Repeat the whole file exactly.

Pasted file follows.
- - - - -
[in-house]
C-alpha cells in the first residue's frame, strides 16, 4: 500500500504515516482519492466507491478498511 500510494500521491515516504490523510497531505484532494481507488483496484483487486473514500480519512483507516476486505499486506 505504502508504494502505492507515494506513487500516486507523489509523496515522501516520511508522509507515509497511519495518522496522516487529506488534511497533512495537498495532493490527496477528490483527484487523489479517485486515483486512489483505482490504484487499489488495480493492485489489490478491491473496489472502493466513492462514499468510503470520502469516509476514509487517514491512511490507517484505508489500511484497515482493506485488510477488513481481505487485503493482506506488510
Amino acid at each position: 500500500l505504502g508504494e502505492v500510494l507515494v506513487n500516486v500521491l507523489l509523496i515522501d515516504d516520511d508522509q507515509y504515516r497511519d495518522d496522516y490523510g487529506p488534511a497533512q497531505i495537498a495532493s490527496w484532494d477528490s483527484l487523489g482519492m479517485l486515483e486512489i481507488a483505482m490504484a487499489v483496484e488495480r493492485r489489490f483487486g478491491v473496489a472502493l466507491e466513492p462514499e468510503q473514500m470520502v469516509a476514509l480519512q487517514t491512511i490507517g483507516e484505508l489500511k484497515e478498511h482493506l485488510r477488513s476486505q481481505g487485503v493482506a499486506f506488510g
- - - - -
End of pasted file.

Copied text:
[in-house]
C-alpha cells in the first residue's frame, strides 16, 4: 500500500504515516482519492466507491478498511 500510494500521491515516504490523510497531505484532494481507488483496484483487486473514500480519512483507516476486505499486506 505504502508504494502505492507515494506513487500516486507523489509523496515522501516520511508522509507515509497511519495518522496522516487529506488534511497533512495537498495532493490527496477528490483527484487523489479517485486515483486512489483505482490504484487499489488495480493492485489489490478491491473496489472502493466513492462514499468510503470520502469516509476514509487517514491512511490507517484505508489500511484497515482493506485488510477488513481481505487485503493482506506488510
Amino acid at each position: 500500500l505504502g508504494e502505492v500510494l507515494v506513487n500516486v500521491l507523489l509523496i515522501d515516504d516520511d508522509q507515509y504515516r497511519d495518522d496522516y490523510g487529506p488534511a497533512q497531505i495537498a495532493s490527496w484532494d477528490s483527484l487523489g482519492m479517485l486515483e486512489i481507488a483505482m490504484a487499489v483496484e488495480r493492485r489489490f483487486g478491491v473496489a472502493l466507491e466513492p462514499e468510503q473514500m470520502v469516509a476514509l480519512q487517514t491512511i490507517g483507516e484505508l489500511k484497515e478498511h482493506l485488510r477488513s476486505q481481505g487485503v493482506a499486506f506488510g